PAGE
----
I knew that tonight (Saturday) was going to be a pretty boring night. Veishea, the ISU festival and all night party, is this weekend and I figured that I'd end up spending the night bored by myself (I don't like crowds or heavy drinking). So I went to the library and borrowed a movie. I wanted to borrow Network, but it was out. So I checked out The Manchurian Candidate. I hadn't seen the movie before and it seemed like as good a time as any. Every time I suggest a movie to my friends they reject it. I guess my taste isn't quite theirs. Best to watch it alone. Anyway, here's what I thought:
The first thing that struck me with the movie was it's very modern use of the camera. Many scenes were more realistic and wide that I am used to from an older movie. There were a lot of long takes and scenes in real contexts rather than on a sound stage. Granted the sound stage was used along with green-screen techniques, but they blended better than I was used to. Editing was also used in ways I'm not used to seeing, especially in the brainwashing sequences. I'm sure that someone else could (and has many times) give a better exposition on the techniques pioneered in this movie.
As for the cast, I was pleasantly surprised. I usually expect any movie with star power to be poorer than those with unknowns. Stars can't seem to separate themselves enough from their public image to play good characters. Frank Sinatra was suprisingly good in this film however. Perhaps it's that I didn't grow up seeing him on TV so I don't associate his face immediately with any particular stereotype (though I do recognize him). In any case his Major Marco was believable and that's all I ask. The only other player I knew was Angela Lansbury whom I only know from Murder, She Wrote. Needless to say, the thirty years that separate these two performances do much to disasssociate her for me.
The critique presented of McCarthyism presented in the film was, I am sure, groundbreaking at the time. I am not sure that it resonates the same way with today's viewers though, who know this period only through history books. Certainly the extreme points of view, us versus them attitude, and fear mongering is familiar, but we today don't have the same sort of "enemy in our midst" feeling that seems to have been prevalent at the time.
The US-centric point of view is also pretty apparent today. The Chinese and Soviet powers are presented as somewhat monolithic and two-dimensional. All the bad guys are in it together and infighting, when present, is trivial. Granted, the film probably treated the subject more generously than any other films of the time, but the communist powers could only have wished for such solidarity.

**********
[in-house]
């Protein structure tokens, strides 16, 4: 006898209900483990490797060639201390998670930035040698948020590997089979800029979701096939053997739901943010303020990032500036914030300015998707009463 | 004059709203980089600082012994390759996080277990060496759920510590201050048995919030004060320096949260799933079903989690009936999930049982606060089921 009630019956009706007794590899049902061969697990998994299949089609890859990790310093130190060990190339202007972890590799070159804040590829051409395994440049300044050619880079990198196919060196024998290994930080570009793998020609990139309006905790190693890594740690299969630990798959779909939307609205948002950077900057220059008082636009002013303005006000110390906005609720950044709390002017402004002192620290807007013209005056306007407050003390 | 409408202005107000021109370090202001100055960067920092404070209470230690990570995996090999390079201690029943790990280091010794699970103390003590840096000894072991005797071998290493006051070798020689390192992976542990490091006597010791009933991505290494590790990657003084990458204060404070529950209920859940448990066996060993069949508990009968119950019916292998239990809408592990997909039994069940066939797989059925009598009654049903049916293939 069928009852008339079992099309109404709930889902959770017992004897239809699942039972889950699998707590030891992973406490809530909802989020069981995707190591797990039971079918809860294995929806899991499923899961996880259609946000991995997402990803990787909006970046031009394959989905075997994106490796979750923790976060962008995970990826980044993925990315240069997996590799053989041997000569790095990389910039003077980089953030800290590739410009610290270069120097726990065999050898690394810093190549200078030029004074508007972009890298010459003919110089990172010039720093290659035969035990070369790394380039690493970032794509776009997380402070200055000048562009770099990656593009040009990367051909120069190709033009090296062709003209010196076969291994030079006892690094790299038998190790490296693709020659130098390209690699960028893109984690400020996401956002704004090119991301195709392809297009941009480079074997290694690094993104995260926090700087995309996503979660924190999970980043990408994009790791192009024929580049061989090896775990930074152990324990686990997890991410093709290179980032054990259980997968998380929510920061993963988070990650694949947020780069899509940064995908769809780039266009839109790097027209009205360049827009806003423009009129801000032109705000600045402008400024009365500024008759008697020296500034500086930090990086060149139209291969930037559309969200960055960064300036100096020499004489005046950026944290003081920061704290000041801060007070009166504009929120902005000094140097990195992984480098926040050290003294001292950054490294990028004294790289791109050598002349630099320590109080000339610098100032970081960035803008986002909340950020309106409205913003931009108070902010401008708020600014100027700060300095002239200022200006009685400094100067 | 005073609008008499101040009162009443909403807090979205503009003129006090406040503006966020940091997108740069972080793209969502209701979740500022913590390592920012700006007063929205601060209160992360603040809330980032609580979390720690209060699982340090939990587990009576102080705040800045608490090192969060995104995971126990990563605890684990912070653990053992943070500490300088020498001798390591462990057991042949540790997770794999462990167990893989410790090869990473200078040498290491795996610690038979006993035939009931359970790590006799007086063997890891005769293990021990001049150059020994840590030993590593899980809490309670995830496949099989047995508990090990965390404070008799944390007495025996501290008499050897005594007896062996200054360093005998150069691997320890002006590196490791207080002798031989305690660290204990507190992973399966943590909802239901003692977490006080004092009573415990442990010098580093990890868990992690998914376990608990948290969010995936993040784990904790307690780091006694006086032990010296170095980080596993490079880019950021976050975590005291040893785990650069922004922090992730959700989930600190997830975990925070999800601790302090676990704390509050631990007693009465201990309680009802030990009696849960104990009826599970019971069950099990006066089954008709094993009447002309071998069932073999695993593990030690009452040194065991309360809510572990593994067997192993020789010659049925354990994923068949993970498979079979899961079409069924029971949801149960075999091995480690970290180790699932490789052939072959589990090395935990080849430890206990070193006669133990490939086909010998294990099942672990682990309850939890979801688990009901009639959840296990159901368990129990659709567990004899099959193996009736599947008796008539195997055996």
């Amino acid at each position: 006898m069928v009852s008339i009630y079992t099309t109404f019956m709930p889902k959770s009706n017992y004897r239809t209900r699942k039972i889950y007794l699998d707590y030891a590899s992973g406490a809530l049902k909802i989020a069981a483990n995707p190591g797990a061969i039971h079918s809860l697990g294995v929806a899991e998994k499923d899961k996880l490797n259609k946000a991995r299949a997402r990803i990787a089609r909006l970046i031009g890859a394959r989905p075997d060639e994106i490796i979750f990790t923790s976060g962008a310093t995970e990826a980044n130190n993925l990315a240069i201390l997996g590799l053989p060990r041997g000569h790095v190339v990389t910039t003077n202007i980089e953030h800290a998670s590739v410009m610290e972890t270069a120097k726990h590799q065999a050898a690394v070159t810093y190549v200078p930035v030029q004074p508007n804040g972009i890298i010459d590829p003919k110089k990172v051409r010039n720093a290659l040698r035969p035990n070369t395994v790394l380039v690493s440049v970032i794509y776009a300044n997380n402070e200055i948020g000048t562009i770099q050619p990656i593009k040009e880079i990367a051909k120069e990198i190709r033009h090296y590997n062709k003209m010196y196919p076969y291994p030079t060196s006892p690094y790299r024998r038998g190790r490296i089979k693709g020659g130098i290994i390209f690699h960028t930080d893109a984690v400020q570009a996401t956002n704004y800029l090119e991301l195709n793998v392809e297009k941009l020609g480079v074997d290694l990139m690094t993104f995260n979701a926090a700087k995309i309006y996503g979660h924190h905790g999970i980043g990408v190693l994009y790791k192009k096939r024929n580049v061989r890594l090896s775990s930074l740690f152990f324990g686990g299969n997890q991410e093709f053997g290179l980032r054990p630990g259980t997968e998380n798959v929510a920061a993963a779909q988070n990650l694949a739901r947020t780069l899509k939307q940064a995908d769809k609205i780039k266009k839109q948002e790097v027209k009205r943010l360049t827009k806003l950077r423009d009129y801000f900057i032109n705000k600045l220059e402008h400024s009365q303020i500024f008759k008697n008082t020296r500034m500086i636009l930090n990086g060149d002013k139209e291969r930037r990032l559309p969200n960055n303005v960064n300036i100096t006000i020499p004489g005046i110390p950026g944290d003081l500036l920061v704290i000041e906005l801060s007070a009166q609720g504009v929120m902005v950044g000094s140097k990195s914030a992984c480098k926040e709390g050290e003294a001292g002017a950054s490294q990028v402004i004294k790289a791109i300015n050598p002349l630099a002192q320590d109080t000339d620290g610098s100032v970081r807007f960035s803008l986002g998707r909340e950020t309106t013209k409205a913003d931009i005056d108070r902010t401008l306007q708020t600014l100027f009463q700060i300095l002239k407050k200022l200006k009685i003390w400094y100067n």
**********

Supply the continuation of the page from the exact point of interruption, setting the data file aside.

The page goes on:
Another item of note is the diversity of the cast. Race, while not a real factor in the film, is at least present in the film. There are two black characters. One is a sharp minded psychiatrist, the first black man in a role not specificity created for a black man. The other is a soldier whose distinctly black mindset is shown through the brainwashing sequences we view through his dreams. In another scene a Puerto Rican police detective speaks a the phone in Spanish. While not an essential part of the film the diversity shown indicates an awareness not usually seen in a film of this vintage
On a personal level my biggest beef with the film is it's use of conspiracy. I am not a big believer in conspiracy or conspiracy theories. The conspiracy theory necessarily portrays the enemy as monolithic and inhuman. The conspirators need to have a superhuman knowledge of the consequences in order to have their plan succeed. I call this the Heist Movie fallacy. In a heist movie the thieves will know exactly how long the police will take to respond, how to get to the roof, and exactly when to jump off in order to land in the dump truck full of mattresses that their buddy just happens to be driving. This sort of coincidence just doesn't happen in real life. To assume that the "powers that be" know the consequences of their actions any more than you or I is to mistake humans for gods. In The Manchurian Candidate the Communists suffer from this. Granted, their plan eventually fails for reasons out of their control, but the assumption is that if Sergeant Shaw had completed his mission the US would have been in the hands of the Communists. I find this a little hard to believe.
Such quibbles are largely beside the point though. Any movie requires some suspension of disbelief and on some level this is what makes movies interesting. This movie was a real treat for me to watch. The modern, but well paced, cinematography combined with a rare glimpse of the political depth of the '50s and early '60s and it's relevance today made the movie well worth my two hours.